EVERETT — An Everett woman faces up to nine months in jail for fleecing developmentally disabled adults who counted on her to pay their bills and buy groceries so they could stay in their homes.
Amanda Rios had twice indicated she planned to plead guilty to theft charges. The last time, Snohomish County deputy prosecutor Teresa Cox advised Rios and her attorney that prosecutors would add charges and tack on aggravating factors if the case went to trial. If a jury found that the victims were particularly vulnerable or Rios abused her position of trust, she could have faced prison time.
Rios pleaded guilty Wednesday to one count of first-degree theft and two counts of second-degree theft. The aggravating factors remain but because they weren’t part of a jury verdict, a sentencing judge can’t go outside the standard range.
Rios is scheduled to be sentenced in March. She remains out of custody.
The defendant was accused of bilking at least three clients out of nearly $9,000. The thefts left two clients without electricity.
Rios, 26, worked for Smithwright Services, a Lynnwood nonprofit that advertises supportive services for adults with developmental disabilities. Rios was hired as a manager in May 2014 and assigned to help pay clients’ bills and make sure they had necessities.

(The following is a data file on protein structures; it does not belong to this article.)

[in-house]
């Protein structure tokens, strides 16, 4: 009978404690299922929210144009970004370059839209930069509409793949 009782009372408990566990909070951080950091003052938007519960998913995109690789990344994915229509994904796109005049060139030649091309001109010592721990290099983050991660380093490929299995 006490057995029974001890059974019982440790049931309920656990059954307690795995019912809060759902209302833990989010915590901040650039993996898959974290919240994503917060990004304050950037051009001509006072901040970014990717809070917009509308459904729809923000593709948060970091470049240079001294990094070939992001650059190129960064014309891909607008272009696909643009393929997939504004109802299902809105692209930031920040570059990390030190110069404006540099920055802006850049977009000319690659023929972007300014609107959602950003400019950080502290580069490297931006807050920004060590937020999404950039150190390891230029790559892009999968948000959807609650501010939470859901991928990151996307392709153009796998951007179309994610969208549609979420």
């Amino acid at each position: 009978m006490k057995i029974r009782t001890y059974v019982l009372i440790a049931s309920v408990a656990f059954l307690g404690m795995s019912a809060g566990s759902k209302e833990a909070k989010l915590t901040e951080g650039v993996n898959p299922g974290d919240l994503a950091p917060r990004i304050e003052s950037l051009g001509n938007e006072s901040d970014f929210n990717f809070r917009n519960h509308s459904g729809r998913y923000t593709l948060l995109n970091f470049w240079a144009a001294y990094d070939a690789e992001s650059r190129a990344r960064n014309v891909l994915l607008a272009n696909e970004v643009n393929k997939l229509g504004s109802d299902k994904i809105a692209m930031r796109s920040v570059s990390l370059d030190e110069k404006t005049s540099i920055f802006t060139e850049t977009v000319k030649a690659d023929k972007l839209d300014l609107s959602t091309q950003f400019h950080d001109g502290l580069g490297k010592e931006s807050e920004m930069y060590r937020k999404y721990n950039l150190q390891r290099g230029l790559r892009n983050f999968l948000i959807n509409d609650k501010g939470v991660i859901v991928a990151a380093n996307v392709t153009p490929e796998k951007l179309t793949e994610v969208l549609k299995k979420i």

The administrator told an Everett detective that “their clients are not mentally capable of doing any of this on their own,” Cox wrote in charging papers.
The missing money came to the attention of an agency administrator in late December 2014. Electricity had been shut off to a house where two clients lived and the cable and phone bills also hadn’t been paid.
Clients’ bank accounts had been overdrawn. Checks had been written on the accounts, but the clients never received any of the money or goods purchased. Two clients also were missing their state electronic benefits cards. A third woman, who lived at a different address, also had money taken from her bank account.
An audit of their bank accounts revealed that Rios had written checks to herself from the victims’ accounts, Cox wrote. She also used unauthorized checks at various stores, including Fred Meyer and Home Depot.
Rios was fired in late 2014. That didn’t stop her from stealing from clients. Police were told that when she was terminated, Rios didn’t have the company computer or clients’ checks with her. She was allowed to leave to retrieve the items. During those two hours, she wrote additional checks against clients’ accounts and withdrew money.
Diana Hefley: 425-339-3463; email@example.com.
Help for disabled victims of exploitation
If you know a senior or someone with disabilities who may be the victim of abuse, neglect or financial exploitation, the state offers resources. For long-term care adults, call 800-562-6078. For all others, call 866-363-4276. Additional resources are available at the state attorney general’s website at www.atg.wa.gov/vulnerable-adult-abuse.